by Elaine Varelas, managing partner of Keystone Partners
While attending the International HR Conference in Barcelona, Spain recently, Keystone Partners’ Managing Partner, Elaine Varelas, brought back insights on new trends in global leadership.
The lobby of the Palau de la Musica Catalana in Barcelona is abuzz. Holding cups of espresso, attendees and speakers chatted animatedly at the third International HR Conference. English, German, Spanish, and other languages surround me. It’s not just our country of origin that separates us, so do our roles; we are a diverse collection of the world’s HR leaders—young mavericks, experienced entrepreneurs, high-tech consultants, and savvy fundraisers. Yet I quickly realized how alike the challenges facing us are, regardless of the location or industry.
The trend I’ve noticed most lately? More and more of my client companies are global, and they want to know what to expect, how to deal effectively with the new challenges they’re encountering, how to cultivate global talent, and break cultural barriers to derive success. I am not alone; many HR leaders are grappling with the same challenges.
Like many of those in the audience, I sensed that the current evolution of HR is happening on a larger scale than ever before. Of course, digitalization is on everyone’s lips—creating and scaling business outcomes by enabling employees with technology, from social media and virtual team-building to robotic innovations. And we know such applications go beyond the workplace.
“In this natural progression, technology is embracing not only HR categories but tools around work-life balance and professional development, engagement, and social interactions. People management looks at the employee both within and outside of work,” explained Gary Cormier, Harvard University’s director of Human Resources.
Still, “Human beings thrive on connectivity, and when it is real and genuine, it is awesome,” said Terry Gillis of Carswell Partners .
“Global leaders need to view the workplace as an employee experience—what HR can do to source, attract, develop, and learn from its employees, keeping them engaged at an emotional, aspirational, and virtual level,” added Cormier.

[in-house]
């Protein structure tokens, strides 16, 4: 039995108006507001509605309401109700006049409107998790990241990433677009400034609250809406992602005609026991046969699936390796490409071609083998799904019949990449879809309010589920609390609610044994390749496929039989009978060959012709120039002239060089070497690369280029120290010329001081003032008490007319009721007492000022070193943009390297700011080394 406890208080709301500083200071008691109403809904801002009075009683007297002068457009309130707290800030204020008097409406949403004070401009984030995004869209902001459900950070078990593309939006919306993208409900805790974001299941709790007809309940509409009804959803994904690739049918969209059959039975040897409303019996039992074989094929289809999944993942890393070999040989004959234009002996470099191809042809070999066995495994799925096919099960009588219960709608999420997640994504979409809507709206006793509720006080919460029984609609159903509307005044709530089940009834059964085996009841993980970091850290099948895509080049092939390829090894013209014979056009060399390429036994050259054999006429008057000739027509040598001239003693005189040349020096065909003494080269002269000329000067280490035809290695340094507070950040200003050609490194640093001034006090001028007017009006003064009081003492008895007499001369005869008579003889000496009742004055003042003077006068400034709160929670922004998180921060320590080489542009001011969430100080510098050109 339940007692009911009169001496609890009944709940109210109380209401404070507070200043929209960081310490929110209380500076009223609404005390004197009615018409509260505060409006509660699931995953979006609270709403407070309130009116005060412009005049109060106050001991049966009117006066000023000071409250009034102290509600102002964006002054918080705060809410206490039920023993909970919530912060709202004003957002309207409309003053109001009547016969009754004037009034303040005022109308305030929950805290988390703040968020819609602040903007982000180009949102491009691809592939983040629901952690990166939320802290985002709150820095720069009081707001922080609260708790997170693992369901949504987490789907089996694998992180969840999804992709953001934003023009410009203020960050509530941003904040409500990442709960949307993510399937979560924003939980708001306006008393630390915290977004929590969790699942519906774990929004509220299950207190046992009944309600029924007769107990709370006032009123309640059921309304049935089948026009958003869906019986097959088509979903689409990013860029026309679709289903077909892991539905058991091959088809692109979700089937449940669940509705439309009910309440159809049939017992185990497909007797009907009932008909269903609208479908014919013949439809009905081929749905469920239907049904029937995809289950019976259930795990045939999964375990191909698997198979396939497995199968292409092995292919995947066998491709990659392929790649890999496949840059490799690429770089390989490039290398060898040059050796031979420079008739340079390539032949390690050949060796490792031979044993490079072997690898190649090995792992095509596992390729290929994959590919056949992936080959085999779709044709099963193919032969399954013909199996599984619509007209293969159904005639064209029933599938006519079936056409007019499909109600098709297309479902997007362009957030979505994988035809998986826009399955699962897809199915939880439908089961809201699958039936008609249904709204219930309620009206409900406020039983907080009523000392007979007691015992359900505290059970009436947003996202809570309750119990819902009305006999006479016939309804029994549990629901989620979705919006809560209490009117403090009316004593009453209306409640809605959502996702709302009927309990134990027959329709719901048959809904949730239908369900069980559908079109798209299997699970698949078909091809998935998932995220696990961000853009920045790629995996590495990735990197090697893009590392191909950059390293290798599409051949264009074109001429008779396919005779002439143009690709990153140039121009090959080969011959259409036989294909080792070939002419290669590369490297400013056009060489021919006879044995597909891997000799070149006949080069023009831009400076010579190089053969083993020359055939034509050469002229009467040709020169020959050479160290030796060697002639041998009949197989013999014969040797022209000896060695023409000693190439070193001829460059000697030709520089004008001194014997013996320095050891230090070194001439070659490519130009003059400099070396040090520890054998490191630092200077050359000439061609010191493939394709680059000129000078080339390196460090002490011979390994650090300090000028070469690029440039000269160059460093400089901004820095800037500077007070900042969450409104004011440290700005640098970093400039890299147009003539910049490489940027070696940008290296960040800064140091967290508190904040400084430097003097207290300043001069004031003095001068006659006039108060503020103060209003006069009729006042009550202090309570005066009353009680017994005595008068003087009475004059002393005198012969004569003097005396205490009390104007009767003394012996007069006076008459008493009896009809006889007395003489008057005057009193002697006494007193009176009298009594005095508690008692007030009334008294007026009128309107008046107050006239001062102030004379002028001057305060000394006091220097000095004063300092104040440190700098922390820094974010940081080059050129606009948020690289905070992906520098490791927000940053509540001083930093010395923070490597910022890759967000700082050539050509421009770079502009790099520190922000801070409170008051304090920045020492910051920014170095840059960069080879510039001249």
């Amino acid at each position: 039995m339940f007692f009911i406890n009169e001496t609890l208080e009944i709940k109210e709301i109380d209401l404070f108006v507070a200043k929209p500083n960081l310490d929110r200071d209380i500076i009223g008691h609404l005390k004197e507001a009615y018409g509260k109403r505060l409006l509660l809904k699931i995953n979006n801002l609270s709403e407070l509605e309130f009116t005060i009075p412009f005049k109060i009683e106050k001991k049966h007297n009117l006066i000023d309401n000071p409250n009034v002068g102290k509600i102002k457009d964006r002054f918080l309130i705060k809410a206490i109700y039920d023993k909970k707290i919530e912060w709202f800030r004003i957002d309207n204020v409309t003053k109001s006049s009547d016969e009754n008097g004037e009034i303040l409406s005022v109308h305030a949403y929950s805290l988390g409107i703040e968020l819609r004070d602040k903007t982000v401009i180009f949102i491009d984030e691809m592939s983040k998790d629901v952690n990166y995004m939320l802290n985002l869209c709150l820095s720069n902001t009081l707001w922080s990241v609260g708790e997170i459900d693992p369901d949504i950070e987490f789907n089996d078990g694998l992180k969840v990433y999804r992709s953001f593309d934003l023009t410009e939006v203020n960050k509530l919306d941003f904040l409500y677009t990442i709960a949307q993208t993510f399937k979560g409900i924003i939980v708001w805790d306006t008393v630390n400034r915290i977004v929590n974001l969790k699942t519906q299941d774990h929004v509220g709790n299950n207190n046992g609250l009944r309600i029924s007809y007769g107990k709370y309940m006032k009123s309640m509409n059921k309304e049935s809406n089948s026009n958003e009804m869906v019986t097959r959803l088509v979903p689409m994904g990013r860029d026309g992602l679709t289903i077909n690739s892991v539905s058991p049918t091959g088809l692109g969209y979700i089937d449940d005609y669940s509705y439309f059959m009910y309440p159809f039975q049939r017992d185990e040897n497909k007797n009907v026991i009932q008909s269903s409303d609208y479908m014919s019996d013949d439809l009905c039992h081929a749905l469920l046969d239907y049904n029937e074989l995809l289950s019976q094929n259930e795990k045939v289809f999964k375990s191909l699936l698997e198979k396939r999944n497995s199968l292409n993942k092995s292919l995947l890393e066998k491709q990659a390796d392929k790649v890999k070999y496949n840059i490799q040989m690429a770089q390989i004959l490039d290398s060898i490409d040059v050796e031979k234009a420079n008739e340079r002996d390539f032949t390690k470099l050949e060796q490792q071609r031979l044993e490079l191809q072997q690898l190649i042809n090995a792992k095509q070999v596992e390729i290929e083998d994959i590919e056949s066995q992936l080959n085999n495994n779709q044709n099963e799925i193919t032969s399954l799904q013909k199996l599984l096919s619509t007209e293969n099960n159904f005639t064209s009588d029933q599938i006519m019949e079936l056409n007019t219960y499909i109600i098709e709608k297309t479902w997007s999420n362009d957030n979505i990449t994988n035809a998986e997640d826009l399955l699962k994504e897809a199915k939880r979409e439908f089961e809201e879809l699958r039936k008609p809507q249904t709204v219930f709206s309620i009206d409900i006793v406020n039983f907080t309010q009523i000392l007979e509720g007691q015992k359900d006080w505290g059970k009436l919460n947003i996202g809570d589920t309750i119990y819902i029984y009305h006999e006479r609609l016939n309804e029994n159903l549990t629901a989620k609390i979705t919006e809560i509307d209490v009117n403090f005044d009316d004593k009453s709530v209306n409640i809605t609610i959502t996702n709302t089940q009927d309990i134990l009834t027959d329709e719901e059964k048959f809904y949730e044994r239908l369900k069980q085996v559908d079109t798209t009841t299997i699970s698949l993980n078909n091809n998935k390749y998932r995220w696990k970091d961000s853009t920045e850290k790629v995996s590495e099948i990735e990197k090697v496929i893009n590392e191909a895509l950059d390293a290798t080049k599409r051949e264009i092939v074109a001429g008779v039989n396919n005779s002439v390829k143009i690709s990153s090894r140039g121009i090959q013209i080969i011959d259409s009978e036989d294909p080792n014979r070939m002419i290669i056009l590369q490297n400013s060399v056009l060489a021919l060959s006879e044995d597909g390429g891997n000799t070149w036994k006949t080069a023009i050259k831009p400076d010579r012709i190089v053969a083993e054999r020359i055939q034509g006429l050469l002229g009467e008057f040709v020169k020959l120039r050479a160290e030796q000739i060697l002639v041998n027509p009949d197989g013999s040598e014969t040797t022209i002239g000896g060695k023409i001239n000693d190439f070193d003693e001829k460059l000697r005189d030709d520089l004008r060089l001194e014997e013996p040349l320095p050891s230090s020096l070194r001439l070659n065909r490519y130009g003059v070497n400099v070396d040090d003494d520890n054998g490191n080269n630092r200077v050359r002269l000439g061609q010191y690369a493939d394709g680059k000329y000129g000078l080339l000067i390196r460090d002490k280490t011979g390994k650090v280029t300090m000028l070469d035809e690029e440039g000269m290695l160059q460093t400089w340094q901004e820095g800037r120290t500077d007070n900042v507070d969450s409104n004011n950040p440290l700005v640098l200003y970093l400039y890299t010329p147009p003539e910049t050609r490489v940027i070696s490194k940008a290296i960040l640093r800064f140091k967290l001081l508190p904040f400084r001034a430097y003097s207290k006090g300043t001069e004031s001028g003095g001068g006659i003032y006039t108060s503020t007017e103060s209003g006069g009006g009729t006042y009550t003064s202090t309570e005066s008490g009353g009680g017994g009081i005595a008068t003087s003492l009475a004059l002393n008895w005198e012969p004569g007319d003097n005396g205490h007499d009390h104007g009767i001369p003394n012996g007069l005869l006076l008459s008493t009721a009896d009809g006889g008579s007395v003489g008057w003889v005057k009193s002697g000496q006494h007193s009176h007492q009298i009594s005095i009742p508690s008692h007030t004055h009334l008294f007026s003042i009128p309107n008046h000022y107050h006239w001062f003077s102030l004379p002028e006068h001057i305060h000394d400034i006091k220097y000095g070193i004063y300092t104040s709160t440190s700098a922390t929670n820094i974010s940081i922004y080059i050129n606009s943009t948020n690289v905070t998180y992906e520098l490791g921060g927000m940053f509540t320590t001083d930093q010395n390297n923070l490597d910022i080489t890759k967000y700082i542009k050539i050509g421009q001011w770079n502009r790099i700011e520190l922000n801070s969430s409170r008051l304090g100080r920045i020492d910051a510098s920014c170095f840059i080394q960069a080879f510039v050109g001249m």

When people experience this real deal, they engage on a deeper and more lasting level with the business, while also contributing long-term to a company’s success. Concurrently, they are looking to leaders who can successfully manage uncertainty and ambiguity; who are adaptable and agile; and who are comfortable working in and with virtual teams.
This tangible management style translates on a global basis to a leadership that’s transparent; that trusts the autonomy of an individual while also prizing team spirit. Today’s leaders are curious, bright, ambitious, and generous. They see the business world as a whole, not only as a workforce that is five generations strong, from Traditionalists to Baby Boomers and Gen Z, but one that is intercultural and thrives on connectivity to each other, and purpose.
Sylvia Taudien, the director of Advantage Consultores, Partner of CPI in Spain and Portugal, and Organizer of the 3rd International HR Conference explained, “This year we opted to focus on young entrepreneurship. We have clearly seen the capacity these young people have to change the world and to change organizations. Millennials and native digital speakers are responsible for labor innovation. They are young revolutionaries in their passion and innovative projects. This trend will increase the number of freelancers and independents (‘Knowmads’).”
These individuals understand that to achieve their organization’s goals, they must aim for transformational leadership by networking virtually to pull human resources together. It’s second nature, no matter the country of origin.
Consider Ireland’s Jordan Casey, who has managed to establish himself as a symbol for young entrepreneurship across the globe, publishing many successful digital products, while also becoming a well-known international speaker.